If you’re a Chinese food enthusiast, you probably also want to know if you can give your Yorkie a bit of your spare rib. The general answer is yes, but there are some conditions. While they can safely digest a small piece of meat, you need to be very careful. This cuisine is often packed with a high sodium concentration and onion flavoring. Both are toxic to all canines, and your tiny dog won’t be able to handle too much of it.

Here’s another Yorkie article you’ll enjoy: Learn about the Diet of a Yorkshire Terrier

What To Do If Your Yorkie Eats A Bone By Accident

Short Haired Yorkie

Whether your Yorkie picked up a bone from your plate or a guest gave it one accidentally, there are several steps you need to take as soon as you realize what has happened.

The first thing you need to do is check your pet’s mouth for any damage. Ideally, use a light source such as your phone’s torch or a flashlight so that you can find bone fragments. Keep an eye out for any sign of injury. For example, if a fragment cuts your dog’s tongue or mouth, there will be blood. Or if the bone was hard, there may be a chipped tooth.

If you aren’t sure if there is damage, go to a vet. It’s better to be safe than sorry.

After this initial examination, monitor your Yorkie’s behavior for a while. Cracked teeth can lead to infection, but it takes time to come about, this period being anything between a week to a few months. And during this time, the smallest disruptions in their typical behavior can indicate harm. For instance, if they aren’t eating properly or playing with chew toys like they normally would, it may be a sign that you need to go to a specialist.

Second, do not try to force them to vomit. The experience will be highly uncomfortable for your pet and will do more harm than good. In the instance that they have swallowed a bone fragment, it coming back up the throat will cause terrible damage.

Next, give your Yorkie a lot of rice and bread. Keep going until they refuse to eat anymore. These food items act as a cushion in your pet’s stomach by ensuring that it has something except the fragment. Sprinkle low-salt chicken pieces or drizzle beef broth on them to make them more appealing.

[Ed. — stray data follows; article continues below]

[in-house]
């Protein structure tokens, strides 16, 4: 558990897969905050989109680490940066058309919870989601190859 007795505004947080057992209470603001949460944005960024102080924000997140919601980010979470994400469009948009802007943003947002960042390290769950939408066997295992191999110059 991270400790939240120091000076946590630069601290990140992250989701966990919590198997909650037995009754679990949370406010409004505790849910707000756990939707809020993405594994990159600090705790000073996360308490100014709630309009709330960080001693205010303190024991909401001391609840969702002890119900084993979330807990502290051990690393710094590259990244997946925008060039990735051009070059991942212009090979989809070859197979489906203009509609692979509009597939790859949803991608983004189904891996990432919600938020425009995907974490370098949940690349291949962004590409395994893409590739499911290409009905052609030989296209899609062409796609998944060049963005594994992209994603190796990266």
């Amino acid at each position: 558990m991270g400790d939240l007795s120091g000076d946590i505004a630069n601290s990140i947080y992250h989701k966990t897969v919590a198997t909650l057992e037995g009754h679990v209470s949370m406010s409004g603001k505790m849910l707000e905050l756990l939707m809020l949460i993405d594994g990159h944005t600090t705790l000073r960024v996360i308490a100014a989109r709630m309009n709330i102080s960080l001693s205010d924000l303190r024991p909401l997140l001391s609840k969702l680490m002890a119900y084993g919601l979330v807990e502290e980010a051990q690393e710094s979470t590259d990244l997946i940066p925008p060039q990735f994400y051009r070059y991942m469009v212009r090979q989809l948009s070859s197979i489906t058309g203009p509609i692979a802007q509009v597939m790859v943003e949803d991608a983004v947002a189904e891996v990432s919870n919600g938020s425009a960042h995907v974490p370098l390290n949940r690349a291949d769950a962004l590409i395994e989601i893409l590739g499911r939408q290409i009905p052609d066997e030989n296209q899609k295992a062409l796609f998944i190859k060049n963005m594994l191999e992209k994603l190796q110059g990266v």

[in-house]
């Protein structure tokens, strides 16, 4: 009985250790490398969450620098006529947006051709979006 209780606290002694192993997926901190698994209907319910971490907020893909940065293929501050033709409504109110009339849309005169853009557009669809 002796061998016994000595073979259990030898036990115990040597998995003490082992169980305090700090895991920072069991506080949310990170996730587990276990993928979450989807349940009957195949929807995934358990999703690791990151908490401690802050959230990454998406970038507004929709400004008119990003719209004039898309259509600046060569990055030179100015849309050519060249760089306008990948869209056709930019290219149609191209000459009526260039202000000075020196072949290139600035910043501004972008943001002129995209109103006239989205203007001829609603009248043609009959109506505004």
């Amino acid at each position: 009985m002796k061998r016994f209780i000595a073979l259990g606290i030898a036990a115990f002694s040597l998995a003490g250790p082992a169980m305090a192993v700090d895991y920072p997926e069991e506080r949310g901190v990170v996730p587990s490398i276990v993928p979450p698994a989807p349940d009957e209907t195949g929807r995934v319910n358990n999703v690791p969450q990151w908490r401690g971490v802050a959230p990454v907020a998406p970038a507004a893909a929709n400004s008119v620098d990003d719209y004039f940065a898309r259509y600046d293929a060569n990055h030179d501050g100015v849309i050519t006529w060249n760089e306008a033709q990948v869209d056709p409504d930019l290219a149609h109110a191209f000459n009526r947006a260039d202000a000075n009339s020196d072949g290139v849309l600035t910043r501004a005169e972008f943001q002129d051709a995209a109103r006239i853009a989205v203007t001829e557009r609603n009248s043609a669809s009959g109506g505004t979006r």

And lastly, keep checking their stool for any bone fragments.

Know that it can take many days for fragments to pass through their body. And you need to keep a close eye on your pet for at least three days. There are some particular things you should look for:

Yorkshire Terrier ears

  • extended stomach
  • vomiting
  • reluctance to exercise
  • pain during excretion
  • listlessness
  • fever
  • pain

If you see any of these symptoms, go to a vet immediately. You need to tell them what bone your Yorkie ingested and when for them to give your Yorkie the care it needs.

Here’s another Yorkie article you’ll enjoy: Your Yorkie Needs Food High in Nutritional Value

Better Alternatives


The best alternative to bones needs to be hard enough for your Yorkie to have healthy gums and teeth while being safe with no risks.

A lot of tiny-dog owners use rawhides instead of bones. This popular substitute isn’t a good alternative because it is made up of toxic and indigestible materials that can harm your pet.

Good alternatives are chew toys made of healthy ingredients, such as sweet potatoes, lean beef, or chicken. These will give your Yorkie’s jaw a workout without overtaxing them, provide good nourishment, and fulfill its desire to chew. They’ll do all this without risking tooth injury, diarrhea, constipation, or any of the several downsides to bone consumption.

When choosing a chew toy, pick one that is suitable for your dog’s size. Since Yorkshire Terriers are toy-sized, look for smaller options. However, don’t choose a tiny one, or your dog will work through it in no time, and you’ll need to go back to the store and get a new one.

Here’s another Yorkie article you’ll enjoy: Yorkshire Terriers May be Predisposed to Protein Losing Enteropathy


You can give your dog bones. If you pick the right ones and moderate consumption, you’ll probably do so without any issue. However, making the correct decisions requires a lot of information about what is healthy and what is toxic for your pet.

We’ve told you why any cooked bones are harmful and need to be avoided, which bones can be given to Yorkies, and even provided you with alternatives, so you don’t have to go through the stress of whether or not you’ve got the right bone. All in all, this article has armed you with all the tools necessary for a Yorkie owner looking to raise a healthy dog.